Self-built 2m FM transmitter with tubes
Transmitters for the 2m amateur band, which were designed for portable operation, often worked with crystal control. In times when there were hardly commercially VHF amateur radio sets available, the use of 48 MHz overtone crystals was the most popular. With a crystal frequency of 48.333 MHz, for example, a transmitting frequency of 145.0 MHz was generated after tripling. Quite often, 72 MHz overtone crystals were also used. Here, when doubling the oscillator signal for a transmission signal to 145.0 MHz, a 72.5-MHz crystal was needed. The 48 MHz crystals were usually oscillating on the 3rd overtone. The 72-MHz crystals, however, worked mostly on the 5th overtone.
Such transmitter concepts made possible the simple structure required for use in portable radio systems. Transmitters operating in this way were designed for the AM mode, which first of all was the most commonly used in the 2m band for long time. With the advent of repeater stations, such transmitters were also built for FM. However, with 72 MHz crystals, it was difficult to get a sufficient frequency deviation. In that regard, control with 48 MHz crystals was clearly superior. Incidentally, you get such quartz crystals as a custom-made for any channel frequencies even today. Per crystal must be expected with a price of about 25.00 € plus shipping.
I made several experiments with such transmitters, which were constructed as shown in the circuit diagram. The achievable RF power was depending on the design of the coils at 2 to 3 watts. For the close range, a single-stage arrangement with an EF184 was already enough. It was then achieved a few hundred milliwatts, which was enough for the local 2m repeater operation. It could be achieved with the arrangement shown a completely sufficient result for the 25 kHz frequency raster, without causing any significant distortions. Transistor transmitters proved to be much more problematic in this respect. With high Q factors required for optaining maximum RF power, a fairly small bandwidth is achieved, as tubes only slightly damp the resonant circuits. As a result, it must be expected that in the case of a crystal change outside a range of approximately 500 kHz, the resonant circuits must be readjusted. It is therefore advantageous if the rotary capacitors can be adjusted on the front panel.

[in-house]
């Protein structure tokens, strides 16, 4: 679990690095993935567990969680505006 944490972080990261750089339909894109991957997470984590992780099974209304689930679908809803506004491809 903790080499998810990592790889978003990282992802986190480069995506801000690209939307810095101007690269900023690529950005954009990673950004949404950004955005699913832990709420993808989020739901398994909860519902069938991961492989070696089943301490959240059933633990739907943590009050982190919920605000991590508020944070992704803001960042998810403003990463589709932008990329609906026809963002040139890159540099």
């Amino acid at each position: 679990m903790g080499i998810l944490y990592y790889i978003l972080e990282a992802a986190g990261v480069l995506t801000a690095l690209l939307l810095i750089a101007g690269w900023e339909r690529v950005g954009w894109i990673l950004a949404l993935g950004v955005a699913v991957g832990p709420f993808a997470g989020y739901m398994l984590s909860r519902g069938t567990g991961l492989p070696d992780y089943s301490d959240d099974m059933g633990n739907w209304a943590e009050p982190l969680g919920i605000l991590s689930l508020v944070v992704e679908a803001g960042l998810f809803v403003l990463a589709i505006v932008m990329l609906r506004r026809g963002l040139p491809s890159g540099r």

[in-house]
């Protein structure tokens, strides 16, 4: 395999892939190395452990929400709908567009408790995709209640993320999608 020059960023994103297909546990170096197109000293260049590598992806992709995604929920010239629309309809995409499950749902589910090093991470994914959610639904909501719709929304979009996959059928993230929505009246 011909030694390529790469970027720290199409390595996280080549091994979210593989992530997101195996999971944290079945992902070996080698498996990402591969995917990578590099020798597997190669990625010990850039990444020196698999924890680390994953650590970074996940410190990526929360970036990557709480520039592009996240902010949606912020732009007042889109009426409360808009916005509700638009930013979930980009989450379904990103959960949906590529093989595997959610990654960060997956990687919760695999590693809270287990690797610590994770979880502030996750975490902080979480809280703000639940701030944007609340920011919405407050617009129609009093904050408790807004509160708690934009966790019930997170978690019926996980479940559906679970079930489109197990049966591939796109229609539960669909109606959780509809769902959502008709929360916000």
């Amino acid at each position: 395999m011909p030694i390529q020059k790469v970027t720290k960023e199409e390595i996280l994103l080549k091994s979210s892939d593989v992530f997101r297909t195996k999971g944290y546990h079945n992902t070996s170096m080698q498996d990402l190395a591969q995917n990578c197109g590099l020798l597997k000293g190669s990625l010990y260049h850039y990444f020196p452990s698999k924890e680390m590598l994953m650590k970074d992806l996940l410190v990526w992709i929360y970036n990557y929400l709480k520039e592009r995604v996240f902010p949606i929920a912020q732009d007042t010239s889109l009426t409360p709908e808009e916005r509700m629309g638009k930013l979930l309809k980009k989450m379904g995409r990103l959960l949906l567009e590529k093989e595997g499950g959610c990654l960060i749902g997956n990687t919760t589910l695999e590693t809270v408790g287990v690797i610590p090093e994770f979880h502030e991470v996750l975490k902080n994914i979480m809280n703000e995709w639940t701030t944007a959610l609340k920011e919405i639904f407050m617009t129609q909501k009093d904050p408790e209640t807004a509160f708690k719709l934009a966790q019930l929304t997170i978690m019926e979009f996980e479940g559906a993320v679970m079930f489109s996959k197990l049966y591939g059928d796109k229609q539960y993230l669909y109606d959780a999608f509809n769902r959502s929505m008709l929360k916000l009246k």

Since nowadays a higher cleanness of the transmission signal is required, a filter should be inserted at the transmitter output. Since tube transmitters already generate a fairly clean signal as a result of the lower damping of the resonant circuits, this does not require a great deal of effort. A tuned to 145 MHz series resonant circuit in the antenna line already causes quite a lot in this regard.